Five Questions You've Got About Divest Harvard, Answered
1. Who are the students dressed in neon orange standing outside Mass. Hall? Are they pubbing a rave?
No rave here—the students are members of Divest Harvard, a group of students, faculty, and alumni demanding that the University to divest its $35.9 billion endowment from fossil fuels. The 3-year-old advocacy group has staged numerous protests, including a sit-in blocking the entrance of Mass. Hall—the building that houses University President Drew G. Faust’s office—to stop administrators from coming in the building, a 24-hour occupation inside Mass. Hall, and other demonstrations and teach-ins. Neon orange is the group’s signature color.
2. I still don’t really get what divestment is—what would it mean for Harvard?
If Harvard divests from fossil fuels, it would begin the process of selling its investment shares in companies that profit from fossil fuels, such as Exxon Mobil. The action of divestment is intended to both weaken the company by pulling money out and to make a social statement about the unethicality of investment in a company or industry.
There is some Harvard precedent to divestment. Harvard divested its endowment from South African companies during the apartheid in 1978 and from tobacco companies in 1990.
Further, divestment is trendy—there has been a larger collective movement on college campuses across the nation advocating that institutions divest from fossil fuels; for example, Stanford divested from coal last year.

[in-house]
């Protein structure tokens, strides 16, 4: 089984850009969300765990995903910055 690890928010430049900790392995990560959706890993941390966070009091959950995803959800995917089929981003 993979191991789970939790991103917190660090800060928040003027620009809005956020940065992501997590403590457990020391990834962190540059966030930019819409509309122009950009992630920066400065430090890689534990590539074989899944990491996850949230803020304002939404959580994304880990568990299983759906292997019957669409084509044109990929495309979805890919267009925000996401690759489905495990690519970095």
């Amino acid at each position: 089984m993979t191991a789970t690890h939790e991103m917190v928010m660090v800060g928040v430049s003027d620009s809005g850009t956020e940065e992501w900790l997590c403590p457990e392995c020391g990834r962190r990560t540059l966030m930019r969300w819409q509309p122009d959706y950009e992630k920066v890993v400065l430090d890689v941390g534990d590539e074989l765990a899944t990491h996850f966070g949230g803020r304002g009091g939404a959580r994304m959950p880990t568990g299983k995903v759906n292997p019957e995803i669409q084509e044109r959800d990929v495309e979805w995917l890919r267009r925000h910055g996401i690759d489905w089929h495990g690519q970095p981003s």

3. So, is President Faust buying it?
Faust has repeatedly argued against divestment. As head the Harvard Corporation, the University’s highest governing body that makes that makes all investment decisions, she has several justifications for her stance. While recognizing that climate change does pose a problem, Faust argues that divestment would politicize the endowment, potentially weakening its investment returns. She has also said that Harvard holds relatively few shares in any company, so divestment would not significantly impact the fossil fuel industry and would instead reduce Harvard’s influence over the companies. She has added that Harvard will continue to focus its efforts on education about the issue, sustainability initiatives, and research that will create solutions to climate change.
4. Does Divest Harvard do anything besides protesting?
Yes—they are currently trying to sue the University for its investment in fossil fuels. Seven students filed a lawsuit claiming that Harvard’s investment in fossil fuels violates its charitable duties and that the University is misallocating its funds by investing in “abnormally dangerous activities,” alleging that the negative environmental effects of climate change cause harm to students. Harvard responded by filing motions to dismiss the lawsuit, which were recently confirmed by a judge. Undeterred, Divest has said they are working to appeal the lawsuit.
5. They sound persistent—what’s next for Divest Harvard?
They say they will not stop until Havard agrees to divest from all fossil fuel investments. Divest members are planning a weeklong sit-in protest around Mass. Hall called “Harvard Heat Week” from April 13 to 18. The week will also include teach-in and acts of civil disobedience. The movement has already garnered support from students, faculty, staff, and notable alumni, including Natalie Portman and Cornel West.